We gave ourself one hour to relax. Restart for the last 110 km loop at 2100 with 21 hours time to finish it. The first 40 km of this loop (km 100-140 for us) slowed us down. I could not maintain the 7-8 km/h speed from the first 100 km. From slowing down we got more tired and really cold. The nice ultra run night problem – the interesting part was about to begin. Some tougher hours followed on what is probably the easiest and fastest part of the track – such a waste when walking on asphalt. So we tried to sleep. A few times. With different levels of comfort, durations and cleverness. The last time we did that between 0530 and 0600 helped at the end and we learned a bit more on what makes sense and what does not regarding outside sleeping. But: what happens out there stays out there. Our last hope was the sunrise. We started with giving us rules not to be broken. Not to quit while it is dark was the first one (this one is a really essential one). When it was bright again we had to deal with a section full of sand and small ups and downs. Awful after 150 km with hurting feet and the need to maintain a steady pace. So next rule: do not quit in the Dunes (Björn is probably one of the worlds leading experts in terms of that). We managed it somehow.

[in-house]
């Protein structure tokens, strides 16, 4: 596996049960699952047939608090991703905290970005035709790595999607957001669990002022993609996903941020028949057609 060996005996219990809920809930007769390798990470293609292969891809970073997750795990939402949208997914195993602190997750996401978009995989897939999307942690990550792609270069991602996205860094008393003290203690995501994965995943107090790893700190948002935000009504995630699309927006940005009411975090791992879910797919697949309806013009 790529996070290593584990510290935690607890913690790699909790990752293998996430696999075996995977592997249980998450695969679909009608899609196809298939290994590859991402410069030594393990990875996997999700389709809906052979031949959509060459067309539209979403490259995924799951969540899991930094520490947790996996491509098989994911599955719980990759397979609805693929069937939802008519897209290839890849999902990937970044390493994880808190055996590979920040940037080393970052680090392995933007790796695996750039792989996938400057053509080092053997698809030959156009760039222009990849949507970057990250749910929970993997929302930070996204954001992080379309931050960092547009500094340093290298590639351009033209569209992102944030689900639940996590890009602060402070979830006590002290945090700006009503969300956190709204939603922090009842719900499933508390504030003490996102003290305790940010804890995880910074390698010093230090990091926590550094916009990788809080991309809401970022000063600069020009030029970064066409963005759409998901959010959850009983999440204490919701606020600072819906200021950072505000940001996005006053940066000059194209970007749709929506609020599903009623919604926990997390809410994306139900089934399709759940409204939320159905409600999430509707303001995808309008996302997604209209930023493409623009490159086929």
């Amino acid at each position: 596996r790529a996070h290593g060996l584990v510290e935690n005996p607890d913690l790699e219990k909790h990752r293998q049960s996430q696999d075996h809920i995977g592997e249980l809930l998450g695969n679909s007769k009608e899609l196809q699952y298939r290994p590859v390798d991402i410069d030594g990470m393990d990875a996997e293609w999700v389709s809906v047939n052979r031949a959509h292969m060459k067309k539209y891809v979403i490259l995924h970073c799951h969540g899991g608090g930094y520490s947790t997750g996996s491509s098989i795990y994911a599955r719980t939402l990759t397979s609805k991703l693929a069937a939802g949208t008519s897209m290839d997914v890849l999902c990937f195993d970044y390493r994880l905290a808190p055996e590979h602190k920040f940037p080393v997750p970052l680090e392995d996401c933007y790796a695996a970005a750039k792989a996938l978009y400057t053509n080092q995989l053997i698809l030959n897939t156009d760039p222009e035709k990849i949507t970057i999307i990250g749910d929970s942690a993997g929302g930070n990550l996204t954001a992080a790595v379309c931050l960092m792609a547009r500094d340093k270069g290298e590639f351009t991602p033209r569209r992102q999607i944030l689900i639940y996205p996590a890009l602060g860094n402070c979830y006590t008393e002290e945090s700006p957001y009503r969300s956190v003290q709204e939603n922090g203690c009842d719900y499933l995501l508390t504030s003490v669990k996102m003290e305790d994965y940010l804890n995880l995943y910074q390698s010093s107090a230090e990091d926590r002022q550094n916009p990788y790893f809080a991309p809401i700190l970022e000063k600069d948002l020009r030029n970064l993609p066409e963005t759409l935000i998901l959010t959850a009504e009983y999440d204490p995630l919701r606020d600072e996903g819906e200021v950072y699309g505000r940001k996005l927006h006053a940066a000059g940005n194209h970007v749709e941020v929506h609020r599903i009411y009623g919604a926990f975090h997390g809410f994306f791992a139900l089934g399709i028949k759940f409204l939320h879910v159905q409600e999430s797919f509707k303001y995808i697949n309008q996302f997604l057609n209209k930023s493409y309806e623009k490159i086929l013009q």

And from that on timing was the absolute highest priority. I never did this mental game of running against the clock with this precision. Björn started a „game“. 10 h until cutoff, 57 km to go = 5.7 km/h. The two rules of our game were: run each hour 6 km and then walk the rest of the hour as a break. If you don’t manage this 6 km in 55 min: pause/walk the remaining 5 mins anyway. I had heard from people doing these kind plans but never did it myself. I really hated it in the beginning but realized slowly that if I focus on it and accept it provides a frame for that meaningless and endless moving – something to believe in. So game one. It really worked out in the end. Minimum was 5.5 km in one hour (there were some rather uneven parts of nature to pass) but there were a lot of 6 km hours in and a few of them even above that. We played for 8 hours.